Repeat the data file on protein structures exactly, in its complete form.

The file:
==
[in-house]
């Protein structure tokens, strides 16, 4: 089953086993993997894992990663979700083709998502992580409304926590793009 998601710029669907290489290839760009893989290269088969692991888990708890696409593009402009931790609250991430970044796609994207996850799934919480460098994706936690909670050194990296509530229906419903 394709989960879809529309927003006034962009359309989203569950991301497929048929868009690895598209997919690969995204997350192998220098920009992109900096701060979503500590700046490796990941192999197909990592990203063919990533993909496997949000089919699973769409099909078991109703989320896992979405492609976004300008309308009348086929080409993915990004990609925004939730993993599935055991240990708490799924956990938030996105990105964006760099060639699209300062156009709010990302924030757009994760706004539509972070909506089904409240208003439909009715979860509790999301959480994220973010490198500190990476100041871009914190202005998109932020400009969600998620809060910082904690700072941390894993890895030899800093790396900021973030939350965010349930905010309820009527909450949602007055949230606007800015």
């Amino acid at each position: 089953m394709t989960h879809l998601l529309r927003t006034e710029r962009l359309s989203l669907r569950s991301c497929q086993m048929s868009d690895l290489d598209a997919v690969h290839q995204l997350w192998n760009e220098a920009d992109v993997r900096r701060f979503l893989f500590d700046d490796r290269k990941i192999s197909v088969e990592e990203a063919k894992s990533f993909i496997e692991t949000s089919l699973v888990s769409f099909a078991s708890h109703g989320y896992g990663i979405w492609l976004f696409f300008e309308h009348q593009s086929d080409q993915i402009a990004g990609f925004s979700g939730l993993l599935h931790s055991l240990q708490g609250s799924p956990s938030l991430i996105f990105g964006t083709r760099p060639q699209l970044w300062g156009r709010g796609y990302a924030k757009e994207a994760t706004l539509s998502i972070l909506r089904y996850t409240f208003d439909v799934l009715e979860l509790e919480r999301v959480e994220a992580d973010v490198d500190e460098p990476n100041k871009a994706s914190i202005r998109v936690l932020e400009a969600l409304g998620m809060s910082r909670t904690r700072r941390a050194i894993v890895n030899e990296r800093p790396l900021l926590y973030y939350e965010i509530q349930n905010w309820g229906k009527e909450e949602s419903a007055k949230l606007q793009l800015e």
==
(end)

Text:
[in-house]
């Protein structure tokens, strides 16, 4: 089953086993993997894992990663979700083709998502992580409304926590793009 998601710029669907290489290839760009893989290269088969692991888990708890696409593009402009931790609250991430970044796609994207996850799934919480460098994706936690909670050194990296509530229906419903 394709989960879809529309927003006034962009359309989203569950991301497929048929868009690895598209997919690969995204997350192998220098920009992109900096701060979503500590700046490796990941192999197909990592990203063919990533993909496997949000089919699973769409099909078991109703989320896992979405492609976004300008309308009348086929080409993915990004990609925004939730993993599935055991240990708490799924956990938030996105990105964006760099060639699209300062156009709010990302924030757009994760706004539509972070909506089904409240208003439909009715979860509790999301959480994220973010490198500190990476100041871009914190202005998109932020400009969600998620809060910082904690700072941390894993890895030899800093790396900021973030939350965010349930905010309820009527909450949602007055949230606007800015």
């Amino acid at each position: 089953m394709t989960h879809l998601l529309r927003t006034e710029r962009l359309s989203l669907r569950s991301c497929q086993m048929s868009d690895l290489d598209a997919v690969h290839q995204l997350w192998n760009e220098a920009d992109v993997r900096r701060f979503l893989f500590d700046d490796r290269k990941i192999s197909v088969e990592e990203a063919k894992s990533f993909i496997e692991t949000s089919l699973v888990s769409f099909a078991s708890h109703g989320y896992g990663i979405w492609l976004f696409f300008e309308h009348q593009s086929d080409q993915i402009a990004g990609f925004s979700g939730l993993l599935h931790s055991l240990q708490g609250s799924p956990s938030l991430i996105f990105g964006t083709r760099p060639q699209l970044w300062g156009r709010g796609y990302a924030k757009e994207a994760t706004l539509s998502i972070l909506r089904y996850t409240f208003d439909v799934l009715e979860l509790e919480r999301v959480e994220a992580d973010v490198d500190e460098p990476n100041k871009a994706s914190i202005r998109v936690l932020e400009a969600l409304g998620m809060s910082r909670t904690r700072r941390a050194i894993v890895n030899e990296r800093p790396l900021l926590y973030y939350e965010i509530q349930n905010w309820g229906k009527e909450e949602s419903a007055k949230l606007q793009l800015e």